We first encounter the love potion in act II, scene I of A Midsummer Night's Dream . Oberon tells Puck to fetch the purple flower with magical properties. If the flower's liquid is dropped on sleeping eyes, it cause that person to fall in love with the first thing it...
We first encounter the love potion in act II, scene I of A Midsummer Night's Dream. Oberon tells Puck to fetch the purple flower with magical properties. If the flower's liquid is dropped on sleeping eyes, it cause that person to fall in love with the first thing it sees upon awaking.
- On our "Do" list, we might want to include instructions on how to find the flower. Oberon speaks of a specific flower stuck by Cupid's bolt that gave it these magical properties. Now that Puck is giving the instructions, we should consider: are there more flowers the fairies must find and pluck from the Earth? Or if there is there only one that Puck already fetched, where has Puck stored it since then? We can only assume it would be in a safe and secure place, knowing the problems it can cause.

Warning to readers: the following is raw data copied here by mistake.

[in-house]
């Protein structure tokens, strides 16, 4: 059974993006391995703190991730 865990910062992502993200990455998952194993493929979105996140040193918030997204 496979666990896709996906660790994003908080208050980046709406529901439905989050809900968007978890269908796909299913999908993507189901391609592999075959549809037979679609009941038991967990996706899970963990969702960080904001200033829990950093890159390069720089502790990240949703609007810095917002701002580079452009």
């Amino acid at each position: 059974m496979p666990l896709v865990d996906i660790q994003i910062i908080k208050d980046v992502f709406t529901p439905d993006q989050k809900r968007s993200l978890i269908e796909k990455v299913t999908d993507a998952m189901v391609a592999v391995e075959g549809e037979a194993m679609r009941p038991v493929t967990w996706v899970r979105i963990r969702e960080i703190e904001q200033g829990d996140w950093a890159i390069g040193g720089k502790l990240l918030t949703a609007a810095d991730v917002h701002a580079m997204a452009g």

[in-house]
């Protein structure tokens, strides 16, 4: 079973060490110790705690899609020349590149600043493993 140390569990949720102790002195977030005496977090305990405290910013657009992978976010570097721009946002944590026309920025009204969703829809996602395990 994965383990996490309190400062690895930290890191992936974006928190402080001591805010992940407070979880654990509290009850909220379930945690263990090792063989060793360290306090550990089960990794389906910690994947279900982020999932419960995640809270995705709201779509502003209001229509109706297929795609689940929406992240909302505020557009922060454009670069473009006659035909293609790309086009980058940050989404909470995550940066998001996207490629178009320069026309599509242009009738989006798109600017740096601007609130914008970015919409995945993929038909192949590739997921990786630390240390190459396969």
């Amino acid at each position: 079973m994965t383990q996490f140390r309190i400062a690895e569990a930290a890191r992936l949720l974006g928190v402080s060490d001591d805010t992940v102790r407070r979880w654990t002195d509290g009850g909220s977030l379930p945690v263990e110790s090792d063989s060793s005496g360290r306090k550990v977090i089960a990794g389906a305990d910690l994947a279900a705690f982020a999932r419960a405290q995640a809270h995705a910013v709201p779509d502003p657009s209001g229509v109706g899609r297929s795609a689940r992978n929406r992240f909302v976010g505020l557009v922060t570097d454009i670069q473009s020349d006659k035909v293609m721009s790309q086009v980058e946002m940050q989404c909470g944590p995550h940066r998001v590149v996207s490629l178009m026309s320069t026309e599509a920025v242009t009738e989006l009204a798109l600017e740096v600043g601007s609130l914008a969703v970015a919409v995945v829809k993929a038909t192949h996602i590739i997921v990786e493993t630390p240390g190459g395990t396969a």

Oberon plans to use it on his wife Titania, but after seeing Demetrius spurn Helena, he instructs Puck to also use it on the "disdainful youth" wearing "Athenian garments." As we learn, this was not a specific enough description, for Puck puts the potion in Lysander's eyes instead, causing problems.
- With that in mind, we should probably include instructions about how one should make sure one has the correct target. Do: be sure you put the potion on the correct sleeper. Don't: assume you have the right person without checking.
Lysander and Demetrius both see Helena when they awake, causing them to fight over her. They easily could have seen someone else.
- Do: make sure the sleeper is near the person they are to fall in love with when they awake. Don't: let others approach the sleeper until then.
Since these instructions are coming from Puck, you also have lots of room for creativity in tone. Puck is a mischievous trouble maker. Perhaps his instructions involve puzzles and word games for the other fairies to solve. Perhaps he doesn't really care about being clear and concise, since he likes when things are crazy—or perhaps he's learned from his mistakes, and Oberon is ordering him to not play tricks in this instructional document.